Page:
One of the Plaintiffs Explains Claim Against Redskins Trademark
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WASHINGTON (CBSDC) - The Washington Redskins have been thrust into the heat of a legal dispute over their namesake, and to this point, there has been no public face to represent their opposition.
Five plaintiffs have brought the name to the attention of the Trademark Trial and Appeal Board, now hearing their case contending the name ‘Redskins’ should lose its federal trademark protection, which legally prohibits names that are disparaging, scandalous, contemptuous or disreputable from being registered.
So far, only politicians and various members of the media have publicly represented the anti-Redskins movement, but that changed Friday when Amanda Blackhorse appeared on 106.7 The Fan, simulcast via the online video stream.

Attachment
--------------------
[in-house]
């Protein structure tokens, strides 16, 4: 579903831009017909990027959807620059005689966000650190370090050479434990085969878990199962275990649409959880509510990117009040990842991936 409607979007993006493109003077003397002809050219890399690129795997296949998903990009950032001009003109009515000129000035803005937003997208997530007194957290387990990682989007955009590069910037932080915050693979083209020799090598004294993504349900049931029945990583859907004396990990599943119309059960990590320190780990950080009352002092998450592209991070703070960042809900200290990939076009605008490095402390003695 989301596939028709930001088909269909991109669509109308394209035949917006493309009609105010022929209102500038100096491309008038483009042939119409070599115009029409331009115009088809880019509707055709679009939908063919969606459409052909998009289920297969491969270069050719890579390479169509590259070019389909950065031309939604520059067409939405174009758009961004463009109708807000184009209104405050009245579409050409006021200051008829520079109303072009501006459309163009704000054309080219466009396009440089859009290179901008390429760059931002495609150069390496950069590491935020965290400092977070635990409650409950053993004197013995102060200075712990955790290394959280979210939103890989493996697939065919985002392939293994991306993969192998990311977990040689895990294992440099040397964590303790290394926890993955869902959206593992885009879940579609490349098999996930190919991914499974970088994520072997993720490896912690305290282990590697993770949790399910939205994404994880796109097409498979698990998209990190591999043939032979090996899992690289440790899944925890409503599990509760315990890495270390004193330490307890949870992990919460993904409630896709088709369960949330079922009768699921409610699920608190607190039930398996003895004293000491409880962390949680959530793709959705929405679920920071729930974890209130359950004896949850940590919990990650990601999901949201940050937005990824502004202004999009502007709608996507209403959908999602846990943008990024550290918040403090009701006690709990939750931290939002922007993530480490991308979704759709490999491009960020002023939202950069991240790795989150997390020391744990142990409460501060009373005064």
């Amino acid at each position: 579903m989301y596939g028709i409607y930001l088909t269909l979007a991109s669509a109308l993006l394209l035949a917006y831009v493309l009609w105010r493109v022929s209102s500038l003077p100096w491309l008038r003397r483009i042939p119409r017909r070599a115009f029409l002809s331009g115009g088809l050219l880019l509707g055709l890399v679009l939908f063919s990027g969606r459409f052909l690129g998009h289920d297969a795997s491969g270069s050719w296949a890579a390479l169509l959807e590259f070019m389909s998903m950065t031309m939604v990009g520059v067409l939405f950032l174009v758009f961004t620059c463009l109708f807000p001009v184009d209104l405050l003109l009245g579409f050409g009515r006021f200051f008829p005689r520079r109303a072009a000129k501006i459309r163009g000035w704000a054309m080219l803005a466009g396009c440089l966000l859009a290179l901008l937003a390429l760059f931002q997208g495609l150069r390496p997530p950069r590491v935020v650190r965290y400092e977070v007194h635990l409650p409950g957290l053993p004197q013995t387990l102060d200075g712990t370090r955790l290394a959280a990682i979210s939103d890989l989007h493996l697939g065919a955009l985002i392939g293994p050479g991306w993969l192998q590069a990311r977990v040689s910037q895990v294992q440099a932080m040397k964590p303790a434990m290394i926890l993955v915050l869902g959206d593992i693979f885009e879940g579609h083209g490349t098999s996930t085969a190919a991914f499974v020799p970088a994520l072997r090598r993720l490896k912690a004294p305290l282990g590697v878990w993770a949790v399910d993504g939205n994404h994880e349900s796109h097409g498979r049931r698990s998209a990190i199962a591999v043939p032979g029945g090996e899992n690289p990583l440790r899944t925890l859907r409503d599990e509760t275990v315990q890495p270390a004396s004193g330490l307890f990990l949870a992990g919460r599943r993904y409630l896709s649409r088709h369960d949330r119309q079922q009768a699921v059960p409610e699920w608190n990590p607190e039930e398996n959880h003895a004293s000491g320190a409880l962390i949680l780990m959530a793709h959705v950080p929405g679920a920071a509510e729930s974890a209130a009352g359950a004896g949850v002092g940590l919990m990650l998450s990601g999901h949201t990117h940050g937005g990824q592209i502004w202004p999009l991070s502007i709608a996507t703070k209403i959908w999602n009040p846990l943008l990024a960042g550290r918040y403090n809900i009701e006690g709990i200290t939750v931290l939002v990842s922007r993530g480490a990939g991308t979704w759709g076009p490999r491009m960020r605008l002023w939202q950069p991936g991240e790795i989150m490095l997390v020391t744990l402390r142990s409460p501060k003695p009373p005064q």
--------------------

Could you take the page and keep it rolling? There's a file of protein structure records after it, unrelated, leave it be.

Blackhorse, one of the plaintiffs that brought the name to trademark court, told the Junkies she thinks “the actual term itself has no place being registered federally.”
“Being younger I didn’t see myself in those stereotypical images,” Blackhorse said. “I didn’t see myself as the headdress and all of that. When I went to college, I went to an all-Native university and I got to learn the history. I actually went to a game in 2005 where the Washington football team played Kansas City, and I got to see firsthand the craziness that happens out there.”
“What’s the craziness?” Eric Bickel of The Junkies asked.
“The people yelling at us, telling us to go get drunk,” she specified. “Go back to your reservation. Get over it. And the paraphernalia and the way that people were dressed, I just felt so disrespected.”
“How were people dressed?” Bickel asked.
“They had fake headdresses and war paint on their face.”
Listen below to hear Blackhorse explain her case…